The Zeltsman Approach to Traditional Classic Portraiture
Chapter 4 Posing Men - Part One
Introductory comments about my approach to Posing: I don’t begin a portrait sitting by posing the client! That, and the reason for it, is fully explained in the first five paragraphs in Chapter 3. My posing session therefore begins, after I’ve decided which of the subject’s views of the face I decide to feature, and I arrange the subject’s body into whatever pose that will effectively support the facial view being photographed. And that is what the four Chapters on Posing Men and Women will show you how to do.
A reminder: This is Classic Portraiture posing, not posing by the "trial and error" method, or experimenting The essence of my approach to posing is that all poses are arranged into either one of TWO, distinctly different compositions. One I identify as a Masculine Composition, and the other as a Feminine Composition. No particular significance to those terms, other than to identify the structural difference between them.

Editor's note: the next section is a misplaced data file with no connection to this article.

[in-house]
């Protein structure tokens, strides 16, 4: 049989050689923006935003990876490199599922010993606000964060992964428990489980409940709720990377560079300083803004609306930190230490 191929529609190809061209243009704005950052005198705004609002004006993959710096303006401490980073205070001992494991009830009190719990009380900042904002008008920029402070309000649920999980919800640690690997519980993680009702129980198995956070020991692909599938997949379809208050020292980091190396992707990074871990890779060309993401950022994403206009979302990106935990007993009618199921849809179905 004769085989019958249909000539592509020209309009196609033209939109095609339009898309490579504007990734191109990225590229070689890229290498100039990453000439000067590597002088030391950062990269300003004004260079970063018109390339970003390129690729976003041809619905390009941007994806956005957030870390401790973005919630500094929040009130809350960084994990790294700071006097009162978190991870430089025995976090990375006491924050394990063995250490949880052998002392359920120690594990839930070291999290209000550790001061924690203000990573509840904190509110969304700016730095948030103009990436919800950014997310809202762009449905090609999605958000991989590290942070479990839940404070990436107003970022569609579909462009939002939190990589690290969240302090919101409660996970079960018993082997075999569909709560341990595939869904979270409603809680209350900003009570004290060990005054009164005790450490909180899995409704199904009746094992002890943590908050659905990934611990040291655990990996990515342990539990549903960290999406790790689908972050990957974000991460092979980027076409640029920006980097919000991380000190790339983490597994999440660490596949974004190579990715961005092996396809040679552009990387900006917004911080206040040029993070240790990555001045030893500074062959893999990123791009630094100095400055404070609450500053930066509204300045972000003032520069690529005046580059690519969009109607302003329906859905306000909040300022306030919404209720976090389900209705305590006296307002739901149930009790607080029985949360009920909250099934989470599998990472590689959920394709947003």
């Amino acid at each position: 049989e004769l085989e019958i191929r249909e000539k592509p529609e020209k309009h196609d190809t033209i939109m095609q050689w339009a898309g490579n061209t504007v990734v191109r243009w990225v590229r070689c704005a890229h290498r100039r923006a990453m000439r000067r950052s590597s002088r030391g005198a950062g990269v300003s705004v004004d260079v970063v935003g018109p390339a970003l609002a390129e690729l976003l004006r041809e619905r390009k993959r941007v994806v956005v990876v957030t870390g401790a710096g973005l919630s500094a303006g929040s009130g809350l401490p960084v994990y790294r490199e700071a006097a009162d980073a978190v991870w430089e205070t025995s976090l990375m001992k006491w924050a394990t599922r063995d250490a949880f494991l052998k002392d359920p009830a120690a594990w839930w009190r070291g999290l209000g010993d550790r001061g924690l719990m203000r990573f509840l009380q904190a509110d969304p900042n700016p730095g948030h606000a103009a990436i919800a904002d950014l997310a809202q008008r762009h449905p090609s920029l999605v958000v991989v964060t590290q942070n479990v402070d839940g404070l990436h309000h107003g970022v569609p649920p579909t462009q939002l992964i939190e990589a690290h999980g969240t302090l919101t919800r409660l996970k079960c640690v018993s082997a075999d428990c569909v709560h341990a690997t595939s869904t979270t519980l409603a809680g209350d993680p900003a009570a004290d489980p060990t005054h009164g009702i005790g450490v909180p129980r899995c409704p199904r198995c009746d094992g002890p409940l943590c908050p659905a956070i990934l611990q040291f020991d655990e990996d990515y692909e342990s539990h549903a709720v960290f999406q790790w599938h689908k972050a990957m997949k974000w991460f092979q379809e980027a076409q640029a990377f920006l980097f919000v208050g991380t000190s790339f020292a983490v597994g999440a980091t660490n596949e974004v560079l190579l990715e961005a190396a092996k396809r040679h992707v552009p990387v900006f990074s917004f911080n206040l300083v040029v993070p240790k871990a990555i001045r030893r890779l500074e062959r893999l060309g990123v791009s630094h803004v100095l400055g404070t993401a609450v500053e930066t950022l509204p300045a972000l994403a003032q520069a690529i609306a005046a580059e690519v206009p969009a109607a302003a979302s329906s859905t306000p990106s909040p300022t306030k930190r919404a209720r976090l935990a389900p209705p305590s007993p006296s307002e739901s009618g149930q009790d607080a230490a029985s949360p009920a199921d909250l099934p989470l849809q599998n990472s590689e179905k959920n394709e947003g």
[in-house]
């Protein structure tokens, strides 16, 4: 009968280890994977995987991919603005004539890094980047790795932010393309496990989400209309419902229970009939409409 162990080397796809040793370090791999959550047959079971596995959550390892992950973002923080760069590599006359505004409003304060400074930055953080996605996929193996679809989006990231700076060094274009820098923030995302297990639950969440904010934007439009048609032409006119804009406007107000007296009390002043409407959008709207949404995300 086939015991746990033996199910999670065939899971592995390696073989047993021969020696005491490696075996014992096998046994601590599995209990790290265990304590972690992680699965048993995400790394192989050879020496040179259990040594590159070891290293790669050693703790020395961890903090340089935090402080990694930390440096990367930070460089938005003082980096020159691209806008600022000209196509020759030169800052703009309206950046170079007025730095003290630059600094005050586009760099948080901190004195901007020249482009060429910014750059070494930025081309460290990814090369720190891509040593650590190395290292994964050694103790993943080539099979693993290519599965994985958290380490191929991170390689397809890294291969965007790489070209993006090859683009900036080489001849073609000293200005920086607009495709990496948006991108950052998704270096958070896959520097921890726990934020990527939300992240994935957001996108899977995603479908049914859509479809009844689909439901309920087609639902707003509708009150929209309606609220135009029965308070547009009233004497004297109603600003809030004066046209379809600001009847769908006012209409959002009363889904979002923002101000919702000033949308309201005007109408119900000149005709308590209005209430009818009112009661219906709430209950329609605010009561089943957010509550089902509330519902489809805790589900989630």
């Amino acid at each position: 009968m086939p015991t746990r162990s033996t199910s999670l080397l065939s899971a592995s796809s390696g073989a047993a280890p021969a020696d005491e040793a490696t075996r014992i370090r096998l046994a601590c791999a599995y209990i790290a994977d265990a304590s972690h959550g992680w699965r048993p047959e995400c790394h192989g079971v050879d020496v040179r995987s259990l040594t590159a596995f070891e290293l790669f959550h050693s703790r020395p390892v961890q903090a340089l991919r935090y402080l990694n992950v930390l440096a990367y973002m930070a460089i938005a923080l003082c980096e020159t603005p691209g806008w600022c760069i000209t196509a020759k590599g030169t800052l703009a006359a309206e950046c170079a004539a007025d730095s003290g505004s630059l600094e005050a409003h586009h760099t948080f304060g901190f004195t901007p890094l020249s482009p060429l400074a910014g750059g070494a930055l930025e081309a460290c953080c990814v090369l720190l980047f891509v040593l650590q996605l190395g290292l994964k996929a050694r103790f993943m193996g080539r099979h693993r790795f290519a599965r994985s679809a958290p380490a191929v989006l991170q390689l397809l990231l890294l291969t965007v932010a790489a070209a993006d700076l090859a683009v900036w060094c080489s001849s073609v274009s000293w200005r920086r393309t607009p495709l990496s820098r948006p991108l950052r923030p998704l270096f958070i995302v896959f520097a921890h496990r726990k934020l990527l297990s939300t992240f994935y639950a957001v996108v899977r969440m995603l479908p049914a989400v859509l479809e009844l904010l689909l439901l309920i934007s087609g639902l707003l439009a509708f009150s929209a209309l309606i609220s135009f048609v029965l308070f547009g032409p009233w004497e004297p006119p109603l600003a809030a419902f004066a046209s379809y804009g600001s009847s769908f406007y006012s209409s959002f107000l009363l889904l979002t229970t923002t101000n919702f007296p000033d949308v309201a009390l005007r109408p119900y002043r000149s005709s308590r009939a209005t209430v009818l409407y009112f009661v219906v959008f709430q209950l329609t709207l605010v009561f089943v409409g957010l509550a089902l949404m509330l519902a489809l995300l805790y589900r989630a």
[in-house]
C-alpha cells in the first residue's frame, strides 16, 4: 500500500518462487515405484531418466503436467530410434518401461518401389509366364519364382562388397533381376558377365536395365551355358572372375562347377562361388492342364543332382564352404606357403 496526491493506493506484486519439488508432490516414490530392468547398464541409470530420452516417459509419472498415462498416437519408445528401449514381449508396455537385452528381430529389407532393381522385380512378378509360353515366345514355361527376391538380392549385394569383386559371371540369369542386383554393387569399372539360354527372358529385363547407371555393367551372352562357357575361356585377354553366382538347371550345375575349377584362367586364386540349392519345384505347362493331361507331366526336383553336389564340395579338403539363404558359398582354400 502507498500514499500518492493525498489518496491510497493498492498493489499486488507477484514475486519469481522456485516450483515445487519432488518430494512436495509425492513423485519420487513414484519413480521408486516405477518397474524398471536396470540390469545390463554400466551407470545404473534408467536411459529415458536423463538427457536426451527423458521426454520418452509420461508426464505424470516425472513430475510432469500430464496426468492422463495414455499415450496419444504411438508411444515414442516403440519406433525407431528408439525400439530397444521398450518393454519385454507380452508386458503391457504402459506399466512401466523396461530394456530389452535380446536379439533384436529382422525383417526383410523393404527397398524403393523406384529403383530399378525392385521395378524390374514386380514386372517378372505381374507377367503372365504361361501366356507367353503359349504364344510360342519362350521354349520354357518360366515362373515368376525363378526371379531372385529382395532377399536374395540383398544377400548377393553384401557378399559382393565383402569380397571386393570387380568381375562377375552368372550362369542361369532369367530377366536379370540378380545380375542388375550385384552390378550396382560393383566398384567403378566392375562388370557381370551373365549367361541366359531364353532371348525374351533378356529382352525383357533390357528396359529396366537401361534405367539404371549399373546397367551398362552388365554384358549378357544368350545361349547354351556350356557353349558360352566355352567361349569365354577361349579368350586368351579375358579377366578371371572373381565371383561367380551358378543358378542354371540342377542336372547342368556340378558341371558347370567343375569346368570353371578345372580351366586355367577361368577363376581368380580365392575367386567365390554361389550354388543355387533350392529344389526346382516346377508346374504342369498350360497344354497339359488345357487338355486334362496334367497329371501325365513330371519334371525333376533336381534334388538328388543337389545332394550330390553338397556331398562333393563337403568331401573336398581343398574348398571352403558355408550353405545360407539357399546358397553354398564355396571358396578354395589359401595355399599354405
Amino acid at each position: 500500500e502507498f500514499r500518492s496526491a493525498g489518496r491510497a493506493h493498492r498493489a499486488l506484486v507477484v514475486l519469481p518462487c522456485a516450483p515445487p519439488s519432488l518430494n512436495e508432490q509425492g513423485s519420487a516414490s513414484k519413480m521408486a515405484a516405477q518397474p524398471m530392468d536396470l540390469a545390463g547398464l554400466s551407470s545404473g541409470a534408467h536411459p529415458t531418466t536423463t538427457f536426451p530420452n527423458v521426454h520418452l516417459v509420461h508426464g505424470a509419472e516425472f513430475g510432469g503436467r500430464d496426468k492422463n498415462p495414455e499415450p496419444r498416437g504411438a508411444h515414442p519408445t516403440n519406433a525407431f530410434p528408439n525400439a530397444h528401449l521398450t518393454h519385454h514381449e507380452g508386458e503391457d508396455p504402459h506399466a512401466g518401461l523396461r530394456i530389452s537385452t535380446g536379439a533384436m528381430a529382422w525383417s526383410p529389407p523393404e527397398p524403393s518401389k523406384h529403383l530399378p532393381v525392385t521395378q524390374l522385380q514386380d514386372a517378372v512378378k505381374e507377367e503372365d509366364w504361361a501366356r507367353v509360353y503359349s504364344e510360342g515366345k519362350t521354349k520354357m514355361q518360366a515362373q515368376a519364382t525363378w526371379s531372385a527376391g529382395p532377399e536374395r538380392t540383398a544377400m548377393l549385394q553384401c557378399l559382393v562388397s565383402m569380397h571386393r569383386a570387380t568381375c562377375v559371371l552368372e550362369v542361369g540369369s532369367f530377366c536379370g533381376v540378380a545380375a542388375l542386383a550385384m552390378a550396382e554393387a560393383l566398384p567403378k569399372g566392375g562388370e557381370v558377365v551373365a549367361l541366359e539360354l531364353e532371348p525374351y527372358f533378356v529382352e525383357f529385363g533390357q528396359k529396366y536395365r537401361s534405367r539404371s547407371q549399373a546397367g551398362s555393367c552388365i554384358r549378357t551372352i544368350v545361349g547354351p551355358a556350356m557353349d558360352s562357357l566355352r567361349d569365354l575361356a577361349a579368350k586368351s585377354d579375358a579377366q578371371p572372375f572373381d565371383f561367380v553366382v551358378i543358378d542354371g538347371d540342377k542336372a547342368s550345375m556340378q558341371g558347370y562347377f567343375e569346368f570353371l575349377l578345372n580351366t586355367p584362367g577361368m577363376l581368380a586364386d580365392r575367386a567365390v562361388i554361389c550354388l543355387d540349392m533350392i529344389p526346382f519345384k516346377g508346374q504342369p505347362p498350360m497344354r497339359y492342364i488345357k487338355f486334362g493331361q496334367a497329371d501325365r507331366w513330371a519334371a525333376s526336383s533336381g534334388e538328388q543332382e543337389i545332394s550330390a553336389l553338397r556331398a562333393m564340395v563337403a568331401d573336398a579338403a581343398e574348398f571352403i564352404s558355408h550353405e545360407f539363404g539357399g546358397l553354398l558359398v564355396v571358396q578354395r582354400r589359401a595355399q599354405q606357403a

Note:Either composition may be used effectively to pose women and small children. But men are always posed in a Masculine Composition. To see the actual results of this approach to posing, look at the display of my portraits in Chapter 1, of men, women, children, babies, couples, in close-ups, three-quarter, and full length poses, singly or in groupings. Every person is posed in either a Masculine or Feminine composition. Everyone looks comfortable and natural, and certainly not as if they were manipulated into a pose. On to posing now!
Full Length Standing Masculine Pose
The pose of the full length standing figure in the photo on left (M-1) is supporting the two-thirds view of the subject’s face. Looking at this pose raises an important question. If it is important to show the subject in a full length pose, why turn his body to the side in a manner shown here?